Incognito mode is a private browsing mode. It prevents browsing history from being stored, cookies will not be stored and your tracking information will not be sent to the websites you visit. However, it won’t make you completely anonymous on the internet. If your computer has monitoring software, they can still capture and monitor everything even if you are in incognito mode. Although nothing is stored on your computer in incognito mode, each page that you visit still recognizes your IP address. If someone had the ability to view your IP address history for legal purposes, like an ISP, website, and even a search engine server log could be used to track you and also, IT specialists or anyone else in charge of the internet at work has the ability to see what people are doing in incognito mode. Other than that it is not designed to prevent malware problems. It doesn’t create firewalls or watch for viruses.
When you start a session in incognito mode, Chrome disables the FileSystem API to avoid leaving traces of what you are doing on the internet, but Chrome found out that some websites found a loophole that allowed them to see who’s browsing in Incognito mode because it has the ability to detect Chrome’s FileSystem API.
The incognito mode is a basic feature available in browsers as an option to give you limited cover during a browsing session. If you don’t want anyone to see your browsing history then you can browse the web privately in incognito mode. Just open Chrome on your computer, there will be 3 dots at the top right, click them. Then select New Incognito Window.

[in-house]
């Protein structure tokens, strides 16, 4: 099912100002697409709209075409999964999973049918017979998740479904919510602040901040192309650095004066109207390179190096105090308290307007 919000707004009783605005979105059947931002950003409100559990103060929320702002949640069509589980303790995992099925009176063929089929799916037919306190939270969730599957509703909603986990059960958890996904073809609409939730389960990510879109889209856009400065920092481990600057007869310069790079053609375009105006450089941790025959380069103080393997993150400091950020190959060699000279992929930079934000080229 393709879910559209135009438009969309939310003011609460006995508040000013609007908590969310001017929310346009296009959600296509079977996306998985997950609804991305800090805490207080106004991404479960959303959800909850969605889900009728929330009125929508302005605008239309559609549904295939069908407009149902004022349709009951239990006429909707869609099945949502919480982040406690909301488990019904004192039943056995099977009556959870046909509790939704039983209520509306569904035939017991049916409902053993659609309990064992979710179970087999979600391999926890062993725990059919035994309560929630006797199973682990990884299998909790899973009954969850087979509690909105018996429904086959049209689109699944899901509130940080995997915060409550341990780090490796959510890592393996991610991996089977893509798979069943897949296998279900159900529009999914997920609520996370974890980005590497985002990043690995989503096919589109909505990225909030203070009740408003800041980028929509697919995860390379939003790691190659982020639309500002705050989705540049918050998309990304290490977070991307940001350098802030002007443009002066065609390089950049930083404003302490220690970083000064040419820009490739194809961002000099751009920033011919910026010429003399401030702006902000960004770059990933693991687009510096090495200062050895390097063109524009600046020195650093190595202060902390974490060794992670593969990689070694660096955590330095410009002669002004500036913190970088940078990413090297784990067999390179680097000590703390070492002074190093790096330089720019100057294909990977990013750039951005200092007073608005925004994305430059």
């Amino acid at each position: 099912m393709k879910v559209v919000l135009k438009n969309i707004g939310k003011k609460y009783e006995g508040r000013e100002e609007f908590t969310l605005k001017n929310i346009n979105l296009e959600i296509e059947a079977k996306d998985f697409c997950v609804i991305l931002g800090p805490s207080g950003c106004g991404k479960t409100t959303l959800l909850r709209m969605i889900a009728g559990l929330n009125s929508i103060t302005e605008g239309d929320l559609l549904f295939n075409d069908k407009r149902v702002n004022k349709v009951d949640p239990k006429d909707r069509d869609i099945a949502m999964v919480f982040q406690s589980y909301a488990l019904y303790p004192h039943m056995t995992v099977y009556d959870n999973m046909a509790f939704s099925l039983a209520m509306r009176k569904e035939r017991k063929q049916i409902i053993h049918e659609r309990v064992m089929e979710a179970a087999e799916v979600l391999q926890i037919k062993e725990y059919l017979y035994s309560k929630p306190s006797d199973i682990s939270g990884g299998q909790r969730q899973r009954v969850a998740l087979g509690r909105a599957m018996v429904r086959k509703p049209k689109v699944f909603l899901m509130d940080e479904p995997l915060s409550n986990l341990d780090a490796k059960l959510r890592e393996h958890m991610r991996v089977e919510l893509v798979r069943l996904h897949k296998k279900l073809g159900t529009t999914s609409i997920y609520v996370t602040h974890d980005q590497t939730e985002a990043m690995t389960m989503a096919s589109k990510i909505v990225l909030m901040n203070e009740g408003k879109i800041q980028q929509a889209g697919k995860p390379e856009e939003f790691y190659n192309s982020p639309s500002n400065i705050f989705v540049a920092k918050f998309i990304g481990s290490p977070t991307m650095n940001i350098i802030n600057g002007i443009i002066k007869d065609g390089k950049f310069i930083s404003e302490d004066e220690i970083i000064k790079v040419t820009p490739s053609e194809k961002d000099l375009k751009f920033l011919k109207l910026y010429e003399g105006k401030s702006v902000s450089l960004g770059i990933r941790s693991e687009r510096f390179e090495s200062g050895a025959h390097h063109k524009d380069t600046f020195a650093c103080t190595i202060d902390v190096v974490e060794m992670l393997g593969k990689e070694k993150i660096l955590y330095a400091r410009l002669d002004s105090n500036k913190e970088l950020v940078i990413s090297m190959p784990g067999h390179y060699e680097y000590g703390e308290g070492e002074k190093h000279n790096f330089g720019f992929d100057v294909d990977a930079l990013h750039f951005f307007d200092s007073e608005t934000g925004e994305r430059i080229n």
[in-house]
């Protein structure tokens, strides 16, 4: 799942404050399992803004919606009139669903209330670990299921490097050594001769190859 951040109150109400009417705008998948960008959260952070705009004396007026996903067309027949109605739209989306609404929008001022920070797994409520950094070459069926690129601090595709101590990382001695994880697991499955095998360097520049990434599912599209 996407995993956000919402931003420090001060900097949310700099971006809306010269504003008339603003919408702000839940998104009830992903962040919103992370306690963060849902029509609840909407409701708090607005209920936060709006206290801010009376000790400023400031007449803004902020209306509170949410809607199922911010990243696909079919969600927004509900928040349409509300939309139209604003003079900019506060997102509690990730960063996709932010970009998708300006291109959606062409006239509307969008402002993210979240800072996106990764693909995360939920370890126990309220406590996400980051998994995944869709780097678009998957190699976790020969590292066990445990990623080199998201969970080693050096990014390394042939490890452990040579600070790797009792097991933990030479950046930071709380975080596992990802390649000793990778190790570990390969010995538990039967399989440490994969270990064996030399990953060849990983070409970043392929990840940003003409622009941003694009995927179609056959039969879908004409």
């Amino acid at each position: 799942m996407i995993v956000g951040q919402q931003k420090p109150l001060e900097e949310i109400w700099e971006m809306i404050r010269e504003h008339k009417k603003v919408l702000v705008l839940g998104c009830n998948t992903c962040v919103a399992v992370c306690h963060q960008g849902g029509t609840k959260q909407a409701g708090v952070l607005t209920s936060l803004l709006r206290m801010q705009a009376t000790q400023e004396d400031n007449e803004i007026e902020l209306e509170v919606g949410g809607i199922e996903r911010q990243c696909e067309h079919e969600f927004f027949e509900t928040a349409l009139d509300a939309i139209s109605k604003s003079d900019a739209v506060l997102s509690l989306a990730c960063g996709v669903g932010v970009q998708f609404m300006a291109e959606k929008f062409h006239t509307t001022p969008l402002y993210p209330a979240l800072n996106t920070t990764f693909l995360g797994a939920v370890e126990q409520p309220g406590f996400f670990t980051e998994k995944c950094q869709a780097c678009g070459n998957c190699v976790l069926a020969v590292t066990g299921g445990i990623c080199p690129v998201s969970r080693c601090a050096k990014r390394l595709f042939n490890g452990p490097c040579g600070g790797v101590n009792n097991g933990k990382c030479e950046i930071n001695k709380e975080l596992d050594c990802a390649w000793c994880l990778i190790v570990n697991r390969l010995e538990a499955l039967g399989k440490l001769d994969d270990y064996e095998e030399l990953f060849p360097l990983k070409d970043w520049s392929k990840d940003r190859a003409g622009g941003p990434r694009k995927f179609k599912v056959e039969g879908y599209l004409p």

You can switch between regular Chrome windows and Incognito windows. You’ll only browse in private when you are using an Incognito Mode.
You should delete your cookies after every session or turning off third party cookies. There is software that identifies cookies so you can also block them separately. The easy way is using the incognito mode that prevents cookies from tracking you since they won’t be able to identify you.
Device fingerprinting doesn’t just store your private information but also collects data about your browser add-ons and extensions. This is why simply turning on the incognito mode does not protect you against fingerprinting. You will require a popular browser that does not use any extensions to be safe in the incognito mode.
Chances are that you live with your family or roommates who may check your browser history out of curiosity or by chance. If you keep deleting your entire history, that would seem quite as if you had something to hide. It’s better to browse in incognito mode when you don’t want your browser to save those links in your History.